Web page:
Traveling on Labor Day Weekend Will Be Hectic As Travel Spending Rebounds to Pre-Pandemic Levels

Brace yourself for flight delays and cancellations, because airline staff is still low and travel demand is high.

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The difficulties that airports and airlines have gone through lately are going to look like a walk in the park — or terminal — compared to what’s coming this Labor Day weekend. Travel companies are expecting a surge of travelers over the holiday, which not only matches the number of people traveling before the global pandemic but also exceeds it in some case, as Reuters reports.

Airlines say millions of travelers are going to converge on airports in the next few days, but I’d wager the chaos is going to make it feel like it’s all at once. Both domestic and international flights are breaking records despite ongoing disruptions at airports throughout the U.S. and higher-than-usual airfare.

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United Airlines expects 2.6 million passengers between Thursday and Tuesday, which is almost as many passengers as that of Labor Day weekend 2019. But that’s just one U.S. airline. Booking app Hopper says a total of 12.6 million travelers will be flying from Thursday through Monday in the U.S., which is about 22 percent more passengers than in 2019, according to the TSA.

Domestic flight tickets are expected to cost 20 percent more than in 2019 and 2021. Meanwhile, international travel is up by 14 percent compared to pre-pandemic levels. Reuters cites analysts who claim travel spending in total is up by 17 percent compared to 2019.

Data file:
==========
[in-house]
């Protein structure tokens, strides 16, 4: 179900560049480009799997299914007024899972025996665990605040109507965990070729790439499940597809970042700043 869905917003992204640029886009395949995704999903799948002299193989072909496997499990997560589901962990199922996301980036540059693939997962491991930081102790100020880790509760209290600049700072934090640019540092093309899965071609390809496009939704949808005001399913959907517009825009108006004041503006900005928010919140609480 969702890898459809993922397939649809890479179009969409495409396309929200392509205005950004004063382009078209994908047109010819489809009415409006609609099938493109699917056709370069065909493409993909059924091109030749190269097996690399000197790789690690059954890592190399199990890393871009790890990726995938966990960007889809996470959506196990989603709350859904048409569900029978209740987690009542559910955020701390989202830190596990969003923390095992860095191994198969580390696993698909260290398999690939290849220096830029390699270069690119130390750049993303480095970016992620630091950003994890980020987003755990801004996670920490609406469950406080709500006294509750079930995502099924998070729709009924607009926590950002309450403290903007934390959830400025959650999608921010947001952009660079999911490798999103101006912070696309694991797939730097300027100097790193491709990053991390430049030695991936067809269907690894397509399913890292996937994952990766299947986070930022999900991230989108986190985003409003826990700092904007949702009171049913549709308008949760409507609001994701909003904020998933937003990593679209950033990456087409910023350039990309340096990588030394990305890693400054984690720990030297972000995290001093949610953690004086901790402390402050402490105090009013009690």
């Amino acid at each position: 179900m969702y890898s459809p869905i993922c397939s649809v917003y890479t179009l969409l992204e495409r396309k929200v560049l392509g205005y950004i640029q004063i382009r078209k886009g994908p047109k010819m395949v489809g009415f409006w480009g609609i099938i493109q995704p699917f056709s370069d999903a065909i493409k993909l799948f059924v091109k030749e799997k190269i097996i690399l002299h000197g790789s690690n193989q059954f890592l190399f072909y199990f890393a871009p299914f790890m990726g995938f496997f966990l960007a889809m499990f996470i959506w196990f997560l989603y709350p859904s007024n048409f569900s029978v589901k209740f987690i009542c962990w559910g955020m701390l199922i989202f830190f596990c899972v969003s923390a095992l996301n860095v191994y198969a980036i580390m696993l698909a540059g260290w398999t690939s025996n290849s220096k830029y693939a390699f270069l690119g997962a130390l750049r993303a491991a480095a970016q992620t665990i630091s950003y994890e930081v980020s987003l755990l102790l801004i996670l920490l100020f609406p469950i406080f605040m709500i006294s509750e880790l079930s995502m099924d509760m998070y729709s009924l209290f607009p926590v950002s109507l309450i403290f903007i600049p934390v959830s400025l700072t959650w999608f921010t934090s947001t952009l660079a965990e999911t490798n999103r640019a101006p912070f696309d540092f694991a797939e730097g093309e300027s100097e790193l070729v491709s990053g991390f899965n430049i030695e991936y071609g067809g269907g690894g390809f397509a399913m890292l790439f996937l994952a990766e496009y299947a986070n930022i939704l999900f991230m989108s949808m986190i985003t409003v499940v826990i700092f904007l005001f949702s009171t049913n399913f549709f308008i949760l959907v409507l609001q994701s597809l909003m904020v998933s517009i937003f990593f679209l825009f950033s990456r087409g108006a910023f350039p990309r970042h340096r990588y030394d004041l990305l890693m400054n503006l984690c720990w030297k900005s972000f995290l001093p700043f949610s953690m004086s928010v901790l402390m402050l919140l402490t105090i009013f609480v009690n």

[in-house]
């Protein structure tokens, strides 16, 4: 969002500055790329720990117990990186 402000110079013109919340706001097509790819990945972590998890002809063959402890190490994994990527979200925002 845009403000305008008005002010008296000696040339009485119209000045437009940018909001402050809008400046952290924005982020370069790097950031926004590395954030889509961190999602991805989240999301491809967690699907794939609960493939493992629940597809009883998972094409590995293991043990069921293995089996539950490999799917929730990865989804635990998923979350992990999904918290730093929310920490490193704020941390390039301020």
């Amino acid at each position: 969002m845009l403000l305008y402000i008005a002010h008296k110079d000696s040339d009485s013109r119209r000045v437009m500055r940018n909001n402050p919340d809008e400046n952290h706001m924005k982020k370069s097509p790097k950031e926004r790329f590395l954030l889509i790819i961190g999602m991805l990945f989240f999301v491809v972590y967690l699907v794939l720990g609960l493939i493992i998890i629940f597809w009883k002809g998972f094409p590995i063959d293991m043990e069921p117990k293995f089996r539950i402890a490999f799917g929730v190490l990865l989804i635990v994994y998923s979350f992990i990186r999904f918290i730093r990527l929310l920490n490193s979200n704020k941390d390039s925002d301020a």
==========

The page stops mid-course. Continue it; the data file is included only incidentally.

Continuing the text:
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Labor Day weekend is historically one of the busiest travel periods in the U.S., tied only with Memorial Day. The volume of passengers expected at airports on Labor Day this year will match that of Memorial Day according to Hopper, which actually puts the upcoming holiday ahead of Fourth of July weekend.

Even though stronger demand is good for the industry, it’s going to strain both airline passengers and staff. While passenger volume has rebounded, staffing at major airlines and hubs hasn’t. Airport staff is low and woefully unprepared for the travelers coming this holiday weekend. Of course, that’s through no fault of the staff being asked to herd millions of passengers; it’s mostly on the industry, which has been slow to recover from lay-offs and furloughs.

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Luckily, it’s not all bad news. Reuters says flight cancellations are less of a problem this Labor Day compared to 2021, but delays are up. So, don’t despair in case of delays because a flight could still get off the ground. Still, I think the best advice for those traveling this Labor Day weekend is avoid airports if you can. Take the car, instead.

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